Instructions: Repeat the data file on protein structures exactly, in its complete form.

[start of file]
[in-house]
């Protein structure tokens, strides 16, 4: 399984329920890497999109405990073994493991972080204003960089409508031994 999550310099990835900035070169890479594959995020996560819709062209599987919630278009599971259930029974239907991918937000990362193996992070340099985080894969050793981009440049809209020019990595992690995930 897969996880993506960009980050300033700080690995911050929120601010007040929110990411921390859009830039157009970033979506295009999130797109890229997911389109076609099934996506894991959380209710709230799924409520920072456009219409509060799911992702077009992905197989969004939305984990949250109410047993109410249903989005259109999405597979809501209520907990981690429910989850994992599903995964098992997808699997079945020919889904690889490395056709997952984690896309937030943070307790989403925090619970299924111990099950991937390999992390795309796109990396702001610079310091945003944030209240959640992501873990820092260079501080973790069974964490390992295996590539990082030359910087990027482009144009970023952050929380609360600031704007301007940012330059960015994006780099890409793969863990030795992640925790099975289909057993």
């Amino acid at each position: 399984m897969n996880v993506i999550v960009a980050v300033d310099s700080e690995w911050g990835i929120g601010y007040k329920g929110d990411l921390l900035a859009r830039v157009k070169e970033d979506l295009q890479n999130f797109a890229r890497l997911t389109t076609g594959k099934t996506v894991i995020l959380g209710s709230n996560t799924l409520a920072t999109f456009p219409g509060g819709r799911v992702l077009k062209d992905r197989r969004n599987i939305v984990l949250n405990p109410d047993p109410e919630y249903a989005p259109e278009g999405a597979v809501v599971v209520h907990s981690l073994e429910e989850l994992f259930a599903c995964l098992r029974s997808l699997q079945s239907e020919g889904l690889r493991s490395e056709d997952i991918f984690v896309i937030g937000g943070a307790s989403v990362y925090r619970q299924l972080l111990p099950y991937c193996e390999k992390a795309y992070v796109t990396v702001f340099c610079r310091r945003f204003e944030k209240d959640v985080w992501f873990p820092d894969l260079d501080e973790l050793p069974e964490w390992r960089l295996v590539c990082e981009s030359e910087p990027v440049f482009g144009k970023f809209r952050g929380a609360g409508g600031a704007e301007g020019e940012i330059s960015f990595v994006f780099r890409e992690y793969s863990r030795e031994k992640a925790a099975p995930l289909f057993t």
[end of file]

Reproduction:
[in-house]
């Protein structure tokens, strides 16, 4: 399984329920890497999109405990073994493991972080204003960089409508031994 999550310099990835900035070169890479594959995020996560819709062209599987919630278009599971259930029974239907991918937000990362193996992070340099985080894969050793981009440049809209020019990595992690995930 897969996880993506960009980050300033700080690995911050929120601010007040929110990411921390859009830039157009970033979506295009999130797109890229997911389109076609099934996506894991959380209710709230799924409520920072456009219409509060799911992702077009992905197989969004939305984990949250109410047993109410249903989005259109999405597979809501209520907990981690429910989850994992599903995964098992997808699997079945020919889904690889490395056709997952984690896309937030943070307790989403925090619970299924111990099950991937390999992390795309796109990396702001610079310091945003944030209240959640992501873990820092260079501080973790069974964490390992295996590539990082030359910087990027482009144009970023952050929380609360600031704007301007940012330059960015994006780099890409793969863990030795992640925790099975289909057993």
């Amino acid at each position: 399984m897969n996880v993506i999550v960009a980050v300033d310099s700080e690995w911050g990835i929120g601010y007040k329920g929110d990411l921390l900035a859009r830039v157009k070169e970033d979506l295009q890479n999130f797109a890229r890497l997911t389109t076609g594959k099934t996506v894991i995020l959380g209710s709230n996560t799924l409520a920072t999109f456009p219409g509060g819709r799911v992702l077009k062209d992905r197989r969004n599987i939305v984990l949250n405990p109410d047993p109410e919630y249903a989005p259109e278009g999405a597979v809501v599971v209520h907990s981690l073994e429910e989850l994992f259930a599903c995964l098992r029974s997808l699997q079945s239907e020919g889904l690889r493991s490395e056709d997952i991918f984690v896309i937030g937000g943070a307790s989403v990362y925090r619970q299924l972080l111990p099950y991937c193996e390999k992390a795309y992070v796109t990396v702001f340099c610079r310091r945003f204003e944030k209240d959640v985080w992501f873990p820092d894969l260079d501080e973790l050793p069974e964490w390992r960089l295996v590539c990082e981009s030359e910087p990027v440049f482009g144009k970023f809209r952050g929380a609360g409508g600031a704007e301007g020019e940012i330059s960015f990595v994006f780099r890409e992690y793969s863990r030795e031994k992640a925790a099975p995930l289909f057993t």